MertonFinally, Pope Francis mentioned the Trappist monk, Thomas Merton.  Born to an artist couple, he grew up in both United States and Europe.  He was baptized into the Church of England, though his family was not that religious.  He attended Cambridge University, but was not a very good student, living a very wild lifestyle.  He eventually found himself studying at Columbia University in New York City.  It was there that he himself had a conversion experience.  He received Catholic religious instruction, and was baptized.  He would later discern a call to the monastic life.  He entered the Trappist Abbey of Gethsemani, in Kentucky, USA.  He wrote an autobiographical book about his life, conversion, and the development of his spiritual life.  It became a best seller, and he became the most popular Catholic spiritual writer in the United States.  He also wrote about social justice issues, and anti-war and peace matters.  Later in his life, he explored what Eastern religions could teach Christians about meditation, contemplation, and the spiritual life.  He pursued dialogues with Eastern spiritual masters.

My encounter with Thomas Merton came during my seminary days.  Reading his books on prayer and contemplation, I discovered a desire for a more intense spiritual life.  Merton became one of my guides, especially through his journals.  Truth be told, it is still a struggle for me, even at this point in my life.  Issues of discipline, and a very active mind, (I call it the monkey mind, skittering from one thought to another!)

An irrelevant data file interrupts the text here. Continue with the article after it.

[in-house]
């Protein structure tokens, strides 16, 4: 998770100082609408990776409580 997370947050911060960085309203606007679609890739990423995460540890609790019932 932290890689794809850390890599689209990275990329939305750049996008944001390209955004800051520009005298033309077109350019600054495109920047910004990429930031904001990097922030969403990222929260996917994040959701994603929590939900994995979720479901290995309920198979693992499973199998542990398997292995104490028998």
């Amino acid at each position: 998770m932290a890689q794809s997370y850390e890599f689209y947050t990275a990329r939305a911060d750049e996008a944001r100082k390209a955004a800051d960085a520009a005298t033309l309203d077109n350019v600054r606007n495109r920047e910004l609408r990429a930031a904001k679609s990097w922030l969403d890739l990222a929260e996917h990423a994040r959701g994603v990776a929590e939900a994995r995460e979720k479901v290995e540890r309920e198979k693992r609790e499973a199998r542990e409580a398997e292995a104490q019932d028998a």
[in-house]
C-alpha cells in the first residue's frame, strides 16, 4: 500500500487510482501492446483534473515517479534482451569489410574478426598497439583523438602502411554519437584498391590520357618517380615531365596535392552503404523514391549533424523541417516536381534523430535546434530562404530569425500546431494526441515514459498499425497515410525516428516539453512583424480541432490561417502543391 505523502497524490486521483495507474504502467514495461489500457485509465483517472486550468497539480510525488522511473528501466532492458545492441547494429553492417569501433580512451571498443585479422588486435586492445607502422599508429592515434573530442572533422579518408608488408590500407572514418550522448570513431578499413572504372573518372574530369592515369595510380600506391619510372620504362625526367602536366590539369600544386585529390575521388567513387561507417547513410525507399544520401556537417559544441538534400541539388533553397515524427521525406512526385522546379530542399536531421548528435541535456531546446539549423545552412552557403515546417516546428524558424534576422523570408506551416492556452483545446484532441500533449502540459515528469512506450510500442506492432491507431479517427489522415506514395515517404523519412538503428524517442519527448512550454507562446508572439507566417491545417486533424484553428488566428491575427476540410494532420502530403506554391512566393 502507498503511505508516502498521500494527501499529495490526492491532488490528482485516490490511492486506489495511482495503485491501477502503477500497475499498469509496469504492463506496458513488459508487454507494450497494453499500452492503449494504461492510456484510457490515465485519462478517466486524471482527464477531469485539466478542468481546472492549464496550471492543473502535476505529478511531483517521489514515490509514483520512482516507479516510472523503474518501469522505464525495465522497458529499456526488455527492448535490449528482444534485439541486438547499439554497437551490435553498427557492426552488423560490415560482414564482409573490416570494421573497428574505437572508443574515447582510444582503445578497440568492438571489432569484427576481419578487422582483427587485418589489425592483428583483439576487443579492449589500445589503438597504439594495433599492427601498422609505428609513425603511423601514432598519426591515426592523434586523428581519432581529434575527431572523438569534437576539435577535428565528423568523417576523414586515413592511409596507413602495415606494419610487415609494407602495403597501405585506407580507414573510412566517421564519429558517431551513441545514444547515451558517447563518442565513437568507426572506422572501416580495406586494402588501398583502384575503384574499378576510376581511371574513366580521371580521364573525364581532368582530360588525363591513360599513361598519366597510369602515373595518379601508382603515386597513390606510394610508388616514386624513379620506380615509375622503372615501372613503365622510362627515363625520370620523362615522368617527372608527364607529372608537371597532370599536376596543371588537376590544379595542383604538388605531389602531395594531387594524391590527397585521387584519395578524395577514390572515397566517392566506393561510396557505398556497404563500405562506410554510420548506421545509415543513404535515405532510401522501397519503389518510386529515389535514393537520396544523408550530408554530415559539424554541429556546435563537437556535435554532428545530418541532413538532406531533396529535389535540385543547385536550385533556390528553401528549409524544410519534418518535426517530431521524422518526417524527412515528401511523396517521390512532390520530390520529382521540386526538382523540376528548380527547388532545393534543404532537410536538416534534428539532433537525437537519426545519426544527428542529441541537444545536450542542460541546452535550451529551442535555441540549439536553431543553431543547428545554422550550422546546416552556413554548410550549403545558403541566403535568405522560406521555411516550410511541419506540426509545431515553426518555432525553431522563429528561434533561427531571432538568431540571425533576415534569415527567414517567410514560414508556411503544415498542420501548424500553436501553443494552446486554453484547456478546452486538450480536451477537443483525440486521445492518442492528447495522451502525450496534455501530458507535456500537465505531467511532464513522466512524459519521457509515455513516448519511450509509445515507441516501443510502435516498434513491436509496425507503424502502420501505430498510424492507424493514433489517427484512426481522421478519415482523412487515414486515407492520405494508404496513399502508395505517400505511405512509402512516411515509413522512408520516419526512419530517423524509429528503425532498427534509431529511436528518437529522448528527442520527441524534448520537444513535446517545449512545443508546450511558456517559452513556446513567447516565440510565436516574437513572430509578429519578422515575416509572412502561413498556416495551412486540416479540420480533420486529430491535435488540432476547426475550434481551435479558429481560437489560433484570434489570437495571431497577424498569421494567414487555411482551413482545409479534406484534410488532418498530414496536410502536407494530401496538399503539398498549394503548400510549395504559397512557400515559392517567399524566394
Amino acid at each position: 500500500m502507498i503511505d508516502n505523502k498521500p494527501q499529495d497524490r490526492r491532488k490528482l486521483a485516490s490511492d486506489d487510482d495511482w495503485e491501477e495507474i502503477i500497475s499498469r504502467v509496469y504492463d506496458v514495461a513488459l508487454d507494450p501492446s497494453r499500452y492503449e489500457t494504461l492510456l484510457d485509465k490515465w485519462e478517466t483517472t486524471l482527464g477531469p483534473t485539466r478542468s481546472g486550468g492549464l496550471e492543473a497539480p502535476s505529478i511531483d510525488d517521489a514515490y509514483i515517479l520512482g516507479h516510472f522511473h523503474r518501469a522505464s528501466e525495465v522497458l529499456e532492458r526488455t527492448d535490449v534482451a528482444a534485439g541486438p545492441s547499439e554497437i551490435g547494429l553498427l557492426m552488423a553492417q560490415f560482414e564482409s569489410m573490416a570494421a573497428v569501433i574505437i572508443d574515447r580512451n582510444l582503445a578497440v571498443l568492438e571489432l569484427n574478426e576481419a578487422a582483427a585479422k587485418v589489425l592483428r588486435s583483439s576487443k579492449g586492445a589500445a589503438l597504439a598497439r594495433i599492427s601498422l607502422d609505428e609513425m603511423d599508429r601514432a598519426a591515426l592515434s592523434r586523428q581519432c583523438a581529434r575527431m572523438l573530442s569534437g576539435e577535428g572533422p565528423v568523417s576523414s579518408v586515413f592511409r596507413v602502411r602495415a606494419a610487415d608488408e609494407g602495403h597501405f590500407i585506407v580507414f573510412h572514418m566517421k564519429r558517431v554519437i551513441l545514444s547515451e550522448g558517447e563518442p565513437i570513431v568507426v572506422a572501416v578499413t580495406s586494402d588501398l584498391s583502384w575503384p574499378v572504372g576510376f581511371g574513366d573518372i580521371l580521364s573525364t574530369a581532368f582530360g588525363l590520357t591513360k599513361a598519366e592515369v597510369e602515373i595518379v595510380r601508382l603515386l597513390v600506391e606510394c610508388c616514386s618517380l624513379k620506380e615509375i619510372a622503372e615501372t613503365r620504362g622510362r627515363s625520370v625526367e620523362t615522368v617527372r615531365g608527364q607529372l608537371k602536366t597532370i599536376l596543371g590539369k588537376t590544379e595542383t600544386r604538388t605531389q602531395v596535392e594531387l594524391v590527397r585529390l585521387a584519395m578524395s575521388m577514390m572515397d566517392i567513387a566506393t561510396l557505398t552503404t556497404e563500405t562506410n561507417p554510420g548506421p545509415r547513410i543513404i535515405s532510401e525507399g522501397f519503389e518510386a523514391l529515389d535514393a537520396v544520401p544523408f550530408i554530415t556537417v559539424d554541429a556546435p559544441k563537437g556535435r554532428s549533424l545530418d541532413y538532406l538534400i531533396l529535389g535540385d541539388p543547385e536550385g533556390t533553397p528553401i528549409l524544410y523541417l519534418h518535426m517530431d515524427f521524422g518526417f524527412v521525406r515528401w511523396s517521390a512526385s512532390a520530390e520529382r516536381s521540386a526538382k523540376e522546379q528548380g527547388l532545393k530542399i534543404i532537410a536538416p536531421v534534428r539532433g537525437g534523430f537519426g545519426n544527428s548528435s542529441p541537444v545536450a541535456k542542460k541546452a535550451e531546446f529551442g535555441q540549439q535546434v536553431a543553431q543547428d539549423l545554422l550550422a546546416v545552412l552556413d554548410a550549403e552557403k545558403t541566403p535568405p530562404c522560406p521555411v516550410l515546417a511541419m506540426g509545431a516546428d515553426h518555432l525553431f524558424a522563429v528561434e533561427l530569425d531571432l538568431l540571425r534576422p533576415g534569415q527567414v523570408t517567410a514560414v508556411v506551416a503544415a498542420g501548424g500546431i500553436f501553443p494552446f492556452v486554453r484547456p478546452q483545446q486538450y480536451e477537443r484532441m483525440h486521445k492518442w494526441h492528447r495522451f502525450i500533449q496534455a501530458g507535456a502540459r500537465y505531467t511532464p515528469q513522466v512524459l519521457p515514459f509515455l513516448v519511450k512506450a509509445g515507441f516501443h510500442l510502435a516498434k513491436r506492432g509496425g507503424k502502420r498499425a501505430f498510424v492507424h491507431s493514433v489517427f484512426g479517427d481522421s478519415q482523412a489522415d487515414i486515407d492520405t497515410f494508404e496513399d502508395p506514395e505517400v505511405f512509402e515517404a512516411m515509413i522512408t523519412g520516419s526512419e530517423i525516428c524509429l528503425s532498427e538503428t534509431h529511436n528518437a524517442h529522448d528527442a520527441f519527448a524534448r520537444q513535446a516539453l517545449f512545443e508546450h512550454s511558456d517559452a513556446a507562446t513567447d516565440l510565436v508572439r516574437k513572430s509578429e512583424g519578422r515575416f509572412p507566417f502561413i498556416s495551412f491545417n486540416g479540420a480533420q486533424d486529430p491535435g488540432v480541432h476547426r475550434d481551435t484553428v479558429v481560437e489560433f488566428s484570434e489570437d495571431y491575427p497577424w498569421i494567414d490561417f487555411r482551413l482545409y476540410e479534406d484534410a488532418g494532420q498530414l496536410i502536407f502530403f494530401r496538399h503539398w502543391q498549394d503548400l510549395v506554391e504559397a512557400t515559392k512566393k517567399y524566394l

Two famous Americans, two Americans not so well known; but all four can a source of inspiration for all of us.  They can provide us with inspirations on how we as a country can live together, dialogue with each other, and serve one another.  And perhaps we as a country can live up to the expectations of our founders.

Care for Creation – A Franciscan Perspective

Francis and Brother Sun

The Canticle of Brother Sun

Most high omnipotent good Lord,

Yours are the praises, the honor and all blessing.

To you alone, Most High, do they belong,

And no person is worthy to mention you.

Praise be you, my Lord, with all your creatures,

Especially Sir Brother Sun,

Who makes the day and through whom you give us light.

And he is beautiful and radiant with great splendor,

and bears the signification of you, Most High.

Praised be you, my Lord, for Brother Wind,

And for the air-cloudy and serene-and every kind of weather,

By which you give sustenance to your creatures.

Praised be you, my Lord, for Sister Water,